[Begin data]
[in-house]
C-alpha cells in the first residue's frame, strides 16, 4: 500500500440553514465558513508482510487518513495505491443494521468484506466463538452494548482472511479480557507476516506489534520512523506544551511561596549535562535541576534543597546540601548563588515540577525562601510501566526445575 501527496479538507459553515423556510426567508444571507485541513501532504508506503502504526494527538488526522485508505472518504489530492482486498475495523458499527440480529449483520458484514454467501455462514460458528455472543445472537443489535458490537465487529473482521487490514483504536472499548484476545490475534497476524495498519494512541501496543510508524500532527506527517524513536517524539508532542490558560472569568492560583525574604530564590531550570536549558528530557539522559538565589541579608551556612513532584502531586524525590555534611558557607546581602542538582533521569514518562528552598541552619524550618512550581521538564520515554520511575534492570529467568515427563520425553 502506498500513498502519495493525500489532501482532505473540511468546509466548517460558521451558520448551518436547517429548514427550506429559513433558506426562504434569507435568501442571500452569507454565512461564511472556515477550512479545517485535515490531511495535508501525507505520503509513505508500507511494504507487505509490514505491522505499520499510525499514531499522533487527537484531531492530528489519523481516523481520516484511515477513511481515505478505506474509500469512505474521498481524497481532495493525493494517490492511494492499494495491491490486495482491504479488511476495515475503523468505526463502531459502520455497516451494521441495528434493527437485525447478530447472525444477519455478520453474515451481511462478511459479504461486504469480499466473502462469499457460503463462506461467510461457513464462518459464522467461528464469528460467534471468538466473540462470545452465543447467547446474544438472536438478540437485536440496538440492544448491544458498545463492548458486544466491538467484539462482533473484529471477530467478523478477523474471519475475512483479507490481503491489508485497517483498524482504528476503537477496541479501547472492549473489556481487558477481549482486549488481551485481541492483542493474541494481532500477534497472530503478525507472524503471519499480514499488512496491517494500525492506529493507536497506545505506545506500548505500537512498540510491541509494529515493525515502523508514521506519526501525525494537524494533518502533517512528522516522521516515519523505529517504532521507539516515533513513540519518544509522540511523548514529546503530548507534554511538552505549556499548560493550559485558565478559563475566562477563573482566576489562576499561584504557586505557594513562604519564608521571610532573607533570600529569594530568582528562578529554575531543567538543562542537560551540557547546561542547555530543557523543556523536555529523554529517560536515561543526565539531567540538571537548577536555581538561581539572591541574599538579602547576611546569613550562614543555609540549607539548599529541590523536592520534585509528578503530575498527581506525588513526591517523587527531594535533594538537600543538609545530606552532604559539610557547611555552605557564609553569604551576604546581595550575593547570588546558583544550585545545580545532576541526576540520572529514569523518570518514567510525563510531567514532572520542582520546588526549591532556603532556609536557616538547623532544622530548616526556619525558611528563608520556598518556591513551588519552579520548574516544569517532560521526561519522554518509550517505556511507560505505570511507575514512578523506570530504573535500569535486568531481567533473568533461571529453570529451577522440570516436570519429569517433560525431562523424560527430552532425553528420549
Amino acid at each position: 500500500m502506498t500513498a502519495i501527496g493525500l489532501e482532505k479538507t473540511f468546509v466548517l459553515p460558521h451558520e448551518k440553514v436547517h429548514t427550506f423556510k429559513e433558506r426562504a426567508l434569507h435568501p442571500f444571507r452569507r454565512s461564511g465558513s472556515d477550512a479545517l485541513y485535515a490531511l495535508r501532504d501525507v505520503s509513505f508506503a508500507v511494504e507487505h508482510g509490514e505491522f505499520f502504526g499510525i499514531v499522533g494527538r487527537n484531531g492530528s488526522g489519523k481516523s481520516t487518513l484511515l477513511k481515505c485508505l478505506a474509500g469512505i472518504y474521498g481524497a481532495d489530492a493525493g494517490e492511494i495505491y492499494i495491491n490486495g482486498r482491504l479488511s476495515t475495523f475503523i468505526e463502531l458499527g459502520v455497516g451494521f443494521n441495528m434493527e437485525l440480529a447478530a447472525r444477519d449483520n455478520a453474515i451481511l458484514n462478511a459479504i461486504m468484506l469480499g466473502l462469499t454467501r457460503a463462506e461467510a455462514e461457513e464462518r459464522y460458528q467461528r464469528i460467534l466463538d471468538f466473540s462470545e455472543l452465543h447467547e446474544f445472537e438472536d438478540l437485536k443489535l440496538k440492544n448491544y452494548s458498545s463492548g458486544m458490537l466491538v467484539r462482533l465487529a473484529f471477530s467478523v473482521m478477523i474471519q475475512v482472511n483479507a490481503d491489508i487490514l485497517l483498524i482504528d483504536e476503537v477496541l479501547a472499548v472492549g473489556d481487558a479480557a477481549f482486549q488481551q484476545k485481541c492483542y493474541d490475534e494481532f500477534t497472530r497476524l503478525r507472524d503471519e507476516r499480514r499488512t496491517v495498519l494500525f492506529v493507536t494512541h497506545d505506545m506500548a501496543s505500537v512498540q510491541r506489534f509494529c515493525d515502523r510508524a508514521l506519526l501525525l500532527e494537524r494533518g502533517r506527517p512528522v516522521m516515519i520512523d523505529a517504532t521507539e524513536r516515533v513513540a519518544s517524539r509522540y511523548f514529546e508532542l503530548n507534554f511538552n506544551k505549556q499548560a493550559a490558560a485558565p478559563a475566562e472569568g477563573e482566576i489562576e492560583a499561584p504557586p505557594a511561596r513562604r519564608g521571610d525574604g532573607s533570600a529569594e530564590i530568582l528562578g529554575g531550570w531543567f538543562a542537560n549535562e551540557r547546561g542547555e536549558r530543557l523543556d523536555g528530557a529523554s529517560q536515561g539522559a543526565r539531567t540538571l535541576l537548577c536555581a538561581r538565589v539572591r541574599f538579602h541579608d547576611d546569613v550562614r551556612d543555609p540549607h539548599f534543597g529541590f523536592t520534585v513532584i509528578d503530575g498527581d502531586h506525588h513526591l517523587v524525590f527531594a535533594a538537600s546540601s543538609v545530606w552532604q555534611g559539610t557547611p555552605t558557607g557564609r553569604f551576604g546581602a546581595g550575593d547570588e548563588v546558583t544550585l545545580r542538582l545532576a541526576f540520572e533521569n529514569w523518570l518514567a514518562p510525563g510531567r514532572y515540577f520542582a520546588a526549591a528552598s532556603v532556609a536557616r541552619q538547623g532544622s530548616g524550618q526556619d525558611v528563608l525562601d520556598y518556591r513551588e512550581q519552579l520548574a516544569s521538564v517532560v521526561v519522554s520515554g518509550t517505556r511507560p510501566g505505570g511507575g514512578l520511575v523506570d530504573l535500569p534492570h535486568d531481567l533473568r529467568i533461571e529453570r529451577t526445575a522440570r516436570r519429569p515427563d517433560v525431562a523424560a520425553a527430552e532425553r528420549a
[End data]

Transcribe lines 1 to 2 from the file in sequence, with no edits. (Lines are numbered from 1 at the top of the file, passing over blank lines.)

[in-house]
C-alpha cells in the first residue's frame, strides 16, 4: 500500500440553514465558513508482510487518513495505491443494521468484506466463538452494548482472511479480557507476516506489534520512523506544551511561596549535562535541576534543597546540601548563588515540577525562601510501566526445575 501527496479538507459553515423556510426567508444571507485541513501532504508506503502504526494527538488526522485508505472518504489530492482486498475495523458499527440480529449483520458484514454467501455462514460458528455472543445472537443489535458490537465487529473482521487490514483504536472499548484476545490475534497476524495498519494512541501496543510508524500532527506527517524513536517524539508532542490558560472569568492560583525574604530564590531550570536549558528530557539522559538565589541579608551556612513532584502531586524525590555534611558557607546581602542538582533521569514518562528552598541552619524550618512550581521538564520515554520511575534492570529467568515427563520425553 502506498500513498502519495493525500489532501482532505473540511468546509466548517460558521451558520448551518436547517429548514427550506429559513433558506426562504434569507435568501442571500452569507454565512461564511472556515477550512479545517485535515490531511495535508501525507505520503509513505508500507511494504507487505509490514505491522505499520499510525499514531499522533487527537484531531492530528489519523481516523481520516484511515477513511481515505478505506474509500469512505474521498481524497481532495493525493494517490492511494492499494495491491490486495482491504479488511476495515475503523468505526463502531459502520455497516451494521441495528434493527437485525447478530447472525444477519455478520453474515451481511462478511459479504461486504469480499466473502462469499457460503463462506461467510461457513464462518459464522467461528464469528460467534471468538466473540462470545452465543447467547446474544438472536438478540437485536440496538440492544448491544458498545463492548458486544466491538467484539462482533473484529471477530467478523478477523474471519475475512483479507490481503491489508485497517483498524482504528476503537477496541479501547472492549473489556481487558477481549482486549488481551485481541492483542493474541494481532500477534497472530503478525507472524503471519499480514499488512496491517494500525492506529493507536497506545505506545506500548505500537512498540510491541509494529515493525515502523508514521506519526501525525494537524494533518502533517512528522516522521516515519523505529517504532521507539516515533513513540519518544509522540511523548514529546503530548507534554511538552505549556499548560493550559485558565478559563475566562477563573482566576489562576499561584504557586505557594513562604519564608521571610532573607533570600529569594530568582528562578529554575531543567538543562542537560551540557547546561542547555530543557523543556523536555529523554529517560536515561543526565539531567540538571537548577536555581538561581539572591541574599538579602547576611546569613550562614543555609540549607539548599529541590523536592520534585509528578503530575498527581506525588513526591517523587527531594535533594538537600543538609545530606552532604559539610557547611555552605557564609553569604551576604546581595550575593547570588546558583544550585545545580545532576541526576540520572529514569523518570518514567510525563510531567514532572520542582520546588526549591532556603532556609536557616538547623532544622530548616526556619525558611528563608520556598518556591513551588519552579520548574516544569517532560521526561519522554518509550517505556511507560505505570511507575514512578523506570530504573535500569535486568531481567533473568533461571529453570529451577522440570516436570519429569517433560525431562523424560527430552532425553528420549